• Join over 1.2 million students every month
  • Accelerate your learning by 29%
  • Unlimited access from just £6.99 per month

Britain and the second world war.

Extracts from this document...

Introduction

Britain and the second world war 1. During the second world war, Germany and Britain were at war. Due to Britain's geographic location the two engaged themselves in an aerial battle. Bombing raids on towns and cities were rife. Having anticipated this, the British government decided to evacuate children, mothers, pregnant women and the disabled to safer areas of the country. Source B is a photograph taken in September 1939 of both children and teachers making their way to a station in London, the people in the photograph all seem to be waving. This is a reliable source because an original piece of evidence as it is a primary source, which has been taken from the time. Another point in favour of the photograph is that it is difficult to change a photograph, so we can study the picture without the fear of bias or prejudice. Another point of a photograph's reliability is the fact that it does not change with time; the photograph is the same now as it was when it was taken: it can help us see what was and wasn't without exaggeration. Additionally a photograph is visual. We do not have to envisage the era by looking at accounts of people (which may prove difficult as different people can interpret the same thing in a different way). ...read more.

Middle

After analysing the text I believe that this novel (and most others) are not useful to understand what actually happened and should not be considered as evidence. 3. "Evacuation was a great success." Well me must first interpret what is meant by "success". Indeed there were many good points about the evacuation, yet it was not flawless. Source A is an extract from a textbook written in 1988 used probably to educate people. In the extract it claims "Arrangements, however, did not always go smoothly" and "There were reports of children "fouling" gardens, hair crawling with lice, and bed wetting." These quotes reveal to me the darker side of the evacuation. Even though I do not know exactly where the information in the extract comes from, there is some truth in it. Many children that were evacuated during the war were from very deprived parts of the city and when they got to the countryside it was a major shock for them. From an incredibly poor environment to an incredibly rich one (rich at the time) caused confusion and even fear among the children. Due to the evacuation being such a massive event much emphasis was placed on getting people to a destination, rather than what would happen when they got there. For instance, it was common for pregnant women to be sent to villages without modern medical facilities leading to painful and even dangerous labours. ...read more.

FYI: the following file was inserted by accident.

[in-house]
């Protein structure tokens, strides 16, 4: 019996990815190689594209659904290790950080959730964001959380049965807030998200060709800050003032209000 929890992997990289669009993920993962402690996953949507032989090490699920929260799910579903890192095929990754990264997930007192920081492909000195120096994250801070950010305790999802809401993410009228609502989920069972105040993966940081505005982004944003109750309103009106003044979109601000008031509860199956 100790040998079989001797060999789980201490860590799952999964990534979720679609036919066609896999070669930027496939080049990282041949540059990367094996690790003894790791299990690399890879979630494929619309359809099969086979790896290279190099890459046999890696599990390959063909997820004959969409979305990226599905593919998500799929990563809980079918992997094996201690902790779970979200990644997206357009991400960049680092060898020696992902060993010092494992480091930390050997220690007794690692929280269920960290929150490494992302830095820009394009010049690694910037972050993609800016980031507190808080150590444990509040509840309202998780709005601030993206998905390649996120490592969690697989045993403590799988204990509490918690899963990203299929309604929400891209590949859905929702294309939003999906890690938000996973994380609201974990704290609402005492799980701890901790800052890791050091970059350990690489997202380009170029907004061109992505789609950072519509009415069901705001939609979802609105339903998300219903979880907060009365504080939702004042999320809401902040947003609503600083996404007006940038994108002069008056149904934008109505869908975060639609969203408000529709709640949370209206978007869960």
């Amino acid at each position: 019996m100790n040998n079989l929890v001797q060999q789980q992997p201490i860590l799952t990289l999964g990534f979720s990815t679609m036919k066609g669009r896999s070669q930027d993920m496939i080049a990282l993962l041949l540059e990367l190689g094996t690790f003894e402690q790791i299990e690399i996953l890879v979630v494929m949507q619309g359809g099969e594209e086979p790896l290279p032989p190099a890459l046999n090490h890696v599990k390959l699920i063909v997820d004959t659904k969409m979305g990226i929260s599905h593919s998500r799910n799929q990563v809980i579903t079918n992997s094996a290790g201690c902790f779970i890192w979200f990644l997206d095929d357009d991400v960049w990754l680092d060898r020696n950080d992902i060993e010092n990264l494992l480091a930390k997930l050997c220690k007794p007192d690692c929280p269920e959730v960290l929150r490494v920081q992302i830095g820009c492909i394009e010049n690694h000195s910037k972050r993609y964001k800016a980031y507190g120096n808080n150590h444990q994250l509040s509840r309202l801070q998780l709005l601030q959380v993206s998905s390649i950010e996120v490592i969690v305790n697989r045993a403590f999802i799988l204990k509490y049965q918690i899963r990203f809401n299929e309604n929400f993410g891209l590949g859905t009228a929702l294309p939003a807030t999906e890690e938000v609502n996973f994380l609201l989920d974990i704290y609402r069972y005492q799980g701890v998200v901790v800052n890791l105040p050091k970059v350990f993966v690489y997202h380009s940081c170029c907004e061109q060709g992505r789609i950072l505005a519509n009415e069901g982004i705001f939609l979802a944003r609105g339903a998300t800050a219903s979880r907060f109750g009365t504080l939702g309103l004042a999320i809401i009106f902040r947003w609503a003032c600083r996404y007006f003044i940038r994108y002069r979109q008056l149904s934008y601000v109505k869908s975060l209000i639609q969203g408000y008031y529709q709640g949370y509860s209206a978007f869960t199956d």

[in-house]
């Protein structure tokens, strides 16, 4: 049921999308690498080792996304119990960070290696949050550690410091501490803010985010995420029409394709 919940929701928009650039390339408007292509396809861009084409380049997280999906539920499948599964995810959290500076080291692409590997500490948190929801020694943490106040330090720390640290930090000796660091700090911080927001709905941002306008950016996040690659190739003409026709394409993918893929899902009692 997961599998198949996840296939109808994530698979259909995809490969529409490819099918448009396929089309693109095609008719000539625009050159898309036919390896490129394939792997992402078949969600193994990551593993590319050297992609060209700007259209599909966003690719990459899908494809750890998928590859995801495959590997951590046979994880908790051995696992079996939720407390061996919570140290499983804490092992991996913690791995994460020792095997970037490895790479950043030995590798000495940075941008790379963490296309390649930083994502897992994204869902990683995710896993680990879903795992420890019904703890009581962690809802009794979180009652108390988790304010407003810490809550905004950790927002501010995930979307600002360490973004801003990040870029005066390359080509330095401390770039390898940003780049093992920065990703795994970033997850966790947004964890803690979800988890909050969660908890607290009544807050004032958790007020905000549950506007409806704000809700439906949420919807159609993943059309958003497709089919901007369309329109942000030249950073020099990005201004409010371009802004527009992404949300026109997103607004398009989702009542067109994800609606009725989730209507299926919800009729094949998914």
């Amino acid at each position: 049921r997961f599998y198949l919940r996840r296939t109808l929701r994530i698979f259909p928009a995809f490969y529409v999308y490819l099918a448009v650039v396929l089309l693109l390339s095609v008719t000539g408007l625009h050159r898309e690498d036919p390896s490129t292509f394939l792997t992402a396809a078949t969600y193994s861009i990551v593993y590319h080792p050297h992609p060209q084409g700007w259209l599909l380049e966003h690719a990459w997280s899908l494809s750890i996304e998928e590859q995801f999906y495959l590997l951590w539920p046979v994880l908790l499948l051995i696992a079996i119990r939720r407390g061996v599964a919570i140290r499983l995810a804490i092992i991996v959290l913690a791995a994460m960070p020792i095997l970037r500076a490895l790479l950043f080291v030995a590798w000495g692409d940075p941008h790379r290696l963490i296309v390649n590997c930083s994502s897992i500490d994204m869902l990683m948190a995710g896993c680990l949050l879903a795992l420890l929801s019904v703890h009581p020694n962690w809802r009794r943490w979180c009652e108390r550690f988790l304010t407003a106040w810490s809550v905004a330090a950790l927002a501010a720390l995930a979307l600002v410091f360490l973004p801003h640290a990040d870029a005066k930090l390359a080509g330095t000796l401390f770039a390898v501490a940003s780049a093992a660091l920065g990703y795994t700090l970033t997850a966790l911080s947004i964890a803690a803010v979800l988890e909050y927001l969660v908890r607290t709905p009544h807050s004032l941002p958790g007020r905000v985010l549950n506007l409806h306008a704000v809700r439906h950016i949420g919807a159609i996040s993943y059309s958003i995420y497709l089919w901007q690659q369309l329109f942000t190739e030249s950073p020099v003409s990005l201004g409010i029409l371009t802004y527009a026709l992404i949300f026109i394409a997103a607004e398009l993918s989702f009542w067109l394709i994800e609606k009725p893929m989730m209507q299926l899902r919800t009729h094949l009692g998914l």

Conclusion

The government did not make foster parenting a completely thankless tasks, the governments paid carers (a good incentive for some though many were already rich). There was also the social good of the evacuation. Will many city people eventually ending up in the countryside there was a mix of cultures - rural people could see how badly some people in the city lived, and the city children could learn more about the countryside. For many children a new way of living had been introduced to them. Though these factors were of no significant value to the war effort but helped improve people conceptions of the country. Considering things from a military prospective, the evacuation was a success. During the war, the Luftwaffe battled ferociously with the Royal Air Force. However the Germans changed their tactics, instead of bombing airfields and military installations they concentrated on major cities. Though not widely publicised, Britain suffered greatly from the bombings. Nearing the end of the war, the Germans changed their bombing tactics again, they now used the dreaded V1 planes and later on the V2 rockets. The latter caused much death and destruction and no defence could be found. Britain lost many buildings and lives. Britain's casualties for children however was relatively low, because most were safe in the countryside. The safety of the children was a boost for moral, workers knew that their children were safe. Cities would also operate more efficiently with out the hinderance of the elderly, young and disabled. "Evacuation was a great success" I believe so. ...read more.